CORTEZ -- After bouts of wind and rain had customers running for their cars Saturday, the organizers of the annual Cortez Commercial Fishing Festival were hoping for a good wrap-up day Sunday.
They got it.
Although chilly, Sunday had a brilliant blue sky and plenty of sun and a crowd estimated at 12,000 chomped down on fried seafood galore, bought jewelry, fine art and other hand made items, listened to bands like Shotgun Justice and touched marine life in a touch tank.
"I'm happy," said Kim McVey, president of The Florida Institute for Saltwater Heritage (FISH), which will use proceeds from the event to restore 95 acres of wetlands and uplands just east of the village of Cortez. "We usually hit more than 20,000 people and we had about 7,000 Saturday due to the rain. But we rallied today."
Everything seemed to click Sunday.
Many avoided the traffic and were whisked to the event in five Manatee County Area Transit shuttle buses that left every 20 minutes or so from Coquina Beach and G.T. Bray park off 59th Street West. The ride cost $1.25 each way.
"The bus is the best way to go," said expert traveler and Pittsburgh snowbird Bill Kuehn, who, along with his wife, Peg, parked at G.T. Bray and took the bus driven by veteran driver Linda "Smooth" Noone.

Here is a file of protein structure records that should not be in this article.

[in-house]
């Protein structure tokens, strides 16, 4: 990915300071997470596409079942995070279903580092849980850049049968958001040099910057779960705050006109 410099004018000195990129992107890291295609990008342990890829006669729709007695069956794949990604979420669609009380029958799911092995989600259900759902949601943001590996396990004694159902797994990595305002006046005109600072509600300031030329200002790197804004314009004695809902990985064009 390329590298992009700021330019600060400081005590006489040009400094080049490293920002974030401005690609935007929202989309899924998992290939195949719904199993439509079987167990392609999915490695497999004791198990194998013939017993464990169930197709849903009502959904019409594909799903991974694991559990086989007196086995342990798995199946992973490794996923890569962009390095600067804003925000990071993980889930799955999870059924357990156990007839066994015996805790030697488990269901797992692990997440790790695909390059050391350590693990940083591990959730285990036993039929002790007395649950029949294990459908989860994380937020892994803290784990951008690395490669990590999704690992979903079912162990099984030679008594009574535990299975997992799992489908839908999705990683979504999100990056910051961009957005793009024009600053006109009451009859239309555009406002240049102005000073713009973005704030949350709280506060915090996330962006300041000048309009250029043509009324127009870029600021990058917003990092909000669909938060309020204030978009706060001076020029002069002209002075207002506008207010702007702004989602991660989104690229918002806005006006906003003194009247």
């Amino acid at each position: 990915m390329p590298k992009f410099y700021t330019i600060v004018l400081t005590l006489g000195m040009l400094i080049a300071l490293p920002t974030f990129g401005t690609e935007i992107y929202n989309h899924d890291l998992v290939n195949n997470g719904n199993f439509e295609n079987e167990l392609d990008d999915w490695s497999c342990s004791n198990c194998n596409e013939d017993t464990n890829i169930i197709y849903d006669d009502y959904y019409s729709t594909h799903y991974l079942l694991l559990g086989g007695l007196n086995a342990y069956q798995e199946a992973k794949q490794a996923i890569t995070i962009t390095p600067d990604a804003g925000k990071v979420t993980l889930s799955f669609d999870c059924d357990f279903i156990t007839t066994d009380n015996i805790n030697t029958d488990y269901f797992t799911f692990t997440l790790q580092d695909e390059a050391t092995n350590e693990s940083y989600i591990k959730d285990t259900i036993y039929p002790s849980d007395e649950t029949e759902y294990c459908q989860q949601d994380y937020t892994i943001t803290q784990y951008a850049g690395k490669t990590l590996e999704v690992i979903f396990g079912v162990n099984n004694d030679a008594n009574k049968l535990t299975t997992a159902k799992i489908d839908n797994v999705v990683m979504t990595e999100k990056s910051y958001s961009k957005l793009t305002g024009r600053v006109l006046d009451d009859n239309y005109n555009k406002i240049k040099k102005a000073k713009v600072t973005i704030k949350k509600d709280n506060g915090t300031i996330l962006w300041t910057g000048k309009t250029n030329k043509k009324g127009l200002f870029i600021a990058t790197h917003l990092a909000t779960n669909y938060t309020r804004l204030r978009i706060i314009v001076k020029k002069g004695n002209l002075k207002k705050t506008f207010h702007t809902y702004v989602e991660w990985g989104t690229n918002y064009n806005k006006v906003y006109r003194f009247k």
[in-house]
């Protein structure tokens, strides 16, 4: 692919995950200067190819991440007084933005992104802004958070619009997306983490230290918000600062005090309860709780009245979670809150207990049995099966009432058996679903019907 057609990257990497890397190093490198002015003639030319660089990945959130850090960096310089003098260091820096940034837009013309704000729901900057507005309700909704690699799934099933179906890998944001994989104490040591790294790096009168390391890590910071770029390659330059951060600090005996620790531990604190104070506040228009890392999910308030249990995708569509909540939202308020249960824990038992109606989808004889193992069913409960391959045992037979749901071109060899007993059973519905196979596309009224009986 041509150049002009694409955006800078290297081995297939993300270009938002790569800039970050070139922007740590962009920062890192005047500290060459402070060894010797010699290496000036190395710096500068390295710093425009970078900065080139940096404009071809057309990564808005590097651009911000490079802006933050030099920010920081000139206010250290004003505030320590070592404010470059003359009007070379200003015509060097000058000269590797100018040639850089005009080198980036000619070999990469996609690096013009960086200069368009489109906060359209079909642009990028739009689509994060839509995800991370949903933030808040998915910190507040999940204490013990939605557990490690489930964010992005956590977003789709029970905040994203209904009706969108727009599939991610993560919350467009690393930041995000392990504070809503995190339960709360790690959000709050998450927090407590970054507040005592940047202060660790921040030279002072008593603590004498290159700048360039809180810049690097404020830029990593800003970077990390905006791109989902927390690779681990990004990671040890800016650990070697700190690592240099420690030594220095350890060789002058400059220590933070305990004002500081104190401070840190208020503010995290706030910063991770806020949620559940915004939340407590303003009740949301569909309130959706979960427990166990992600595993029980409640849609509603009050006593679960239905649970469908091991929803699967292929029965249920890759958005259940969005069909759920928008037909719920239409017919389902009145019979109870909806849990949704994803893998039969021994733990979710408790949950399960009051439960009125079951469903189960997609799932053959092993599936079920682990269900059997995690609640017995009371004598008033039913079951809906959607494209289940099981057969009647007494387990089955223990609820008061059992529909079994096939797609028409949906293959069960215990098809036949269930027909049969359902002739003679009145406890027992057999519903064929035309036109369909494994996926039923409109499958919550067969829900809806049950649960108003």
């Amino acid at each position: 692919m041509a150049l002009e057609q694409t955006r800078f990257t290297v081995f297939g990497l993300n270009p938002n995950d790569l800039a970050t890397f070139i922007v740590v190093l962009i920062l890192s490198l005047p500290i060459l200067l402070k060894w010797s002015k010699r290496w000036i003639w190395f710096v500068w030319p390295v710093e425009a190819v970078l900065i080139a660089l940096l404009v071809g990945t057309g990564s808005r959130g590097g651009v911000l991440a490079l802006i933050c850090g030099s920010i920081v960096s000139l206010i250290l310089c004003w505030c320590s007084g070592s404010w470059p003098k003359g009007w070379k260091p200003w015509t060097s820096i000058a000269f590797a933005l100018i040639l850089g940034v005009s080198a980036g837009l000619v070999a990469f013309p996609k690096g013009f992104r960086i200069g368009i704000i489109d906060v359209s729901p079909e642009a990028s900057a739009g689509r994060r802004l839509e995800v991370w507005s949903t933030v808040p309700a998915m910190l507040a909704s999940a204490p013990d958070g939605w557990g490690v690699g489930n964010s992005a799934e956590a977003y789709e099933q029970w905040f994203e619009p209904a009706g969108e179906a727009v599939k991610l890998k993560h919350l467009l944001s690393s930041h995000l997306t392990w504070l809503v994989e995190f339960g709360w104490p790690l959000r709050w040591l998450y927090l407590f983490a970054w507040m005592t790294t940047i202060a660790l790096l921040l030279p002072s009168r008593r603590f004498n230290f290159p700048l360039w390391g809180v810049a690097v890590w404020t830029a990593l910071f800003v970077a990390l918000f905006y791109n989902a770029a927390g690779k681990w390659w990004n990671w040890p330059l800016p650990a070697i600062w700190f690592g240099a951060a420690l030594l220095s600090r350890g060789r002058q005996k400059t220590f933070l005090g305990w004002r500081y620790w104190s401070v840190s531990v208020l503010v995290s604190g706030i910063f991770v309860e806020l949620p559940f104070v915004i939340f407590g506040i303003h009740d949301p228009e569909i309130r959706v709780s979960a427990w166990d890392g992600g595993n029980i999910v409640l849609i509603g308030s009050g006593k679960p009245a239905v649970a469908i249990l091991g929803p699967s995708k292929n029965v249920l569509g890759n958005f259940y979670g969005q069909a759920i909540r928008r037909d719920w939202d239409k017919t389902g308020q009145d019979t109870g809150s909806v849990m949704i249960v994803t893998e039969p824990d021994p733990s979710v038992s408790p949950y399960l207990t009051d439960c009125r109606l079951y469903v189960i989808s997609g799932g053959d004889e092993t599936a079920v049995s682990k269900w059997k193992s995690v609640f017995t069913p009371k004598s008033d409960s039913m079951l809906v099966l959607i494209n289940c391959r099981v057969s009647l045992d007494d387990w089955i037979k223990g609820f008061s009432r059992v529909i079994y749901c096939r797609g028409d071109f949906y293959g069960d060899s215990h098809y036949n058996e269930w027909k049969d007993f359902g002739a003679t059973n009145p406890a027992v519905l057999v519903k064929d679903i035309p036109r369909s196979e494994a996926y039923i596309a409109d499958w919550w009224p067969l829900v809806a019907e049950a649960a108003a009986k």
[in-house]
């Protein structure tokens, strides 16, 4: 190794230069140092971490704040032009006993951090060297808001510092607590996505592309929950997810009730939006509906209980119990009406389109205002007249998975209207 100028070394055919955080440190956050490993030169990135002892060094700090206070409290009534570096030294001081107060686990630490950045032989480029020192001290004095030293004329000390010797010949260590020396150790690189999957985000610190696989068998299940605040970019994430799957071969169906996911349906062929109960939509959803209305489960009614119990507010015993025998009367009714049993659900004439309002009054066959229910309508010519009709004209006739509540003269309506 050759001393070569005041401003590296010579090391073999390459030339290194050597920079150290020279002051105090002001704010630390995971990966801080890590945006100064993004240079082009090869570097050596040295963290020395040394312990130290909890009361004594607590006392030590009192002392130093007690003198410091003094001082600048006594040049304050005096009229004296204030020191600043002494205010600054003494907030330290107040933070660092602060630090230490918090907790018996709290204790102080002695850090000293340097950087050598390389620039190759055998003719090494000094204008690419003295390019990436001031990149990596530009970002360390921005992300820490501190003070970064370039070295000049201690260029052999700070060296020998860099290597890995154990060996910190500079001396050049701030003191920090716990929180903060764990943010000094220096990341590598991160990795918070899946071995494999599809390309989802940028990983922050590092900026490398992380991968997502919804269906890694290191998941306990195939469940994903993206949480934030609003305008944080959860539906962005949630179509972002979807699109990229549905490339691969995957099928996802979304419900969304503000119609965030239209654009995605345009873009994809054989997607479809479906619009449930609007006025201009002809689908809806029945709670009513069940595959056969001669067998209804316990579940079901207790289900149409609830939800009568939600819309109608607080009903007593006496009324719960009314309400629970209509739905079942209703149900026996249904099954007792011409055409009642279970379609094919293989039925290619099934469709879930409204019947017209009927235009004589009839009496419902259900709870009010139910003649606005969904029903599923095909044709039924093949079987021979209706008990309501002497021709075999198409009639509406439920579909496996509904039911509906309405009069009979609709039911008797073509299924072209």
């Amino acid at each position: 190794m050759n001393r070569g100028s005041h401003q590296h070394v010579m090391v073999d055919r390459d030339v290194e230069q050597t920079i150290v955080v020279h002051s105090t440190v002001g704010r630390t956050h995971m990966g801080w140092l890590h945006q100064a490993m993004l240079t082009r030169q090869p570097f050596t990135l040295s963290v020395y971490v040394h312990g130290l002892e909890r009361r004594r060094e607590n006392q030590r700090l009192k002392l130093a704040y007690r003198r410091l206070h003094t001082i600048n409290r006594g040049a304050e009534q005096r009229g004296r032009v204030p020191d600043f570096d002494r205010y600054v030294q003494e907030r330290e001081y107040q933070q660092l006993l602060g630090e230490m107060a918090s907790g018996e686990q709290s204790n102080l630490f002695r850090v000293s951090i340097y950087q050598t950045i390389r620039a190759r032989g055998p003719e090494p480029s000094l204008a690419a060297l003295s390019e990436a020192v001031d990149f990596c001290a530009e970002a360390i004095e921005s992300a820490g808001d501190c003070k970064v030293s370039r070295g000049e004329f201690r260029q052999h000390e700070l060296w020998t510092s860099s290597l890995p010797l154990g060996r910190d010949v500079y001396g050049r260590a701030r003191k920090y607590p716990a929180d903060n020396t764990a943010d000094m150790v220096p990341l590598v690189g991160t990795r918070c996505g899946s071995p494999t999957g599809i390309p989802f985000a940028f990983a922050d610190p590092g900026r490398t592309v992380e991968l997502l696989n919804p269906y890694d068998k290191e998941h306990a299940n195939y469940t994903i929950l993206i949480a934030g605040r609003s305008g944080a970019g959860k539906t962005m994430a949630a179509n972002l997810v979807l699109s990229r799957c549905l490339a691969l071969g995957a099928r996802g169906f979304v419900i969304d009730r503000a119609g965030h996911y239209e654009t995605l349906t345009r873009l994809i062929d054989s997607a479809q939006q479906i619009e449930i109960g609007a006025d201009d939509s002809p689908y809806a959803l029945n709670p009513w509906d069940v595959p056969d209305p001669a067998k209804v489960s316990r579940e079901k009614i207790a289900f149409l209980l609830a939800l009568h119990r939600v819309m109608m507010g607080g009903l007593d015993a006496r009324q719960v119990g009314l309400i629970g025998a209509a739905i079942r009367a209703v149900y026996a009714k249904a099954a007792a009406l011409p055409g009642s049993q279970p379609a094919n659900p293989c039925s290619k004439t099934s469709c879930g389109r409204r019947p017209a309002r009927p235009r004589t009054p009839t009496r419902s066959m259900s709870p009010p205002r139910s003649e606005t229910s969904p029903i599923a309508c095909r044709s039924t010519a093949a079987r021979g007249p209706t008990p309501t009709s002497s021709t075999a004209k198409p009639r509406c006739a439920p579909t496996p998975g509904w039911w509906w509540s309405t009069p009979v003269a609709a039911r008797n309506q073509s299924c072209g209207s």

Not only did the Kuehns have a smooth, 15-minute ride over the six miles with Noone at the wheel, butthey didn't have to worry about parking or bumper-to-bumper traffic and realized the shuttle bus is a great place to meet new people.
The Kuehns this year met the family of Walter and Doris Cross of Belvidere, N.J., who were starting their whirlwind 59th wedding anniversary celebration Sunday. The Crosses have 10 days of partying until the big day on Feb. 27. The Crosses had six relatives on the shuttle bus with them, including daughters Susan, Peggy and Mary Beth.
It turns out the Crosses are originally from Commack, Long Island, same as bus driver Noone.
Perhaps that's the magic of the Cortez Fish Festival. It seems to bring people together.
Not long after their shuttle bus reached the festival, Doris Cross made a face when confronted with her first bite of alligator.
Her daughter, Susan Meehan, beat her to the punchline she was all set to use.
"It tastes like chicken," Meehan said.
The theme of bringing people together continued over in the arts' venue in the booth of Cortez artist Linda Molto, who has been making prints in Cortez for 30 years.
"The festival is wonderful because I see many friends I haven't seen," Molto said.
There was a cool moment in her booth Sunday afternoon when Geoffrey and Keverly Sugdon and their daughters, Allison, 20, and Abby, 19, saw a Molto print that depicts a view from a Cortez fishing vessel once owned by Gilbert "Baby" Mora, who was Keverly Sugdon's father.
"I have to buy it," said Geoffrey Sugdon,
Baby Gilbert, the name everyone knew him by, lived on 123rd Street in Cortez and died in June, Geoffrey Sugdon said.
The Sugdon family was elated to see the picture.
"Linda Molto is able to take the essence of Cortez and distill it into her prints," a grateful Geoffrey Sugdon said. "Her landscapes are abstract but bring you into the real Cortez. Her work is so unlike most touristy paintings you see."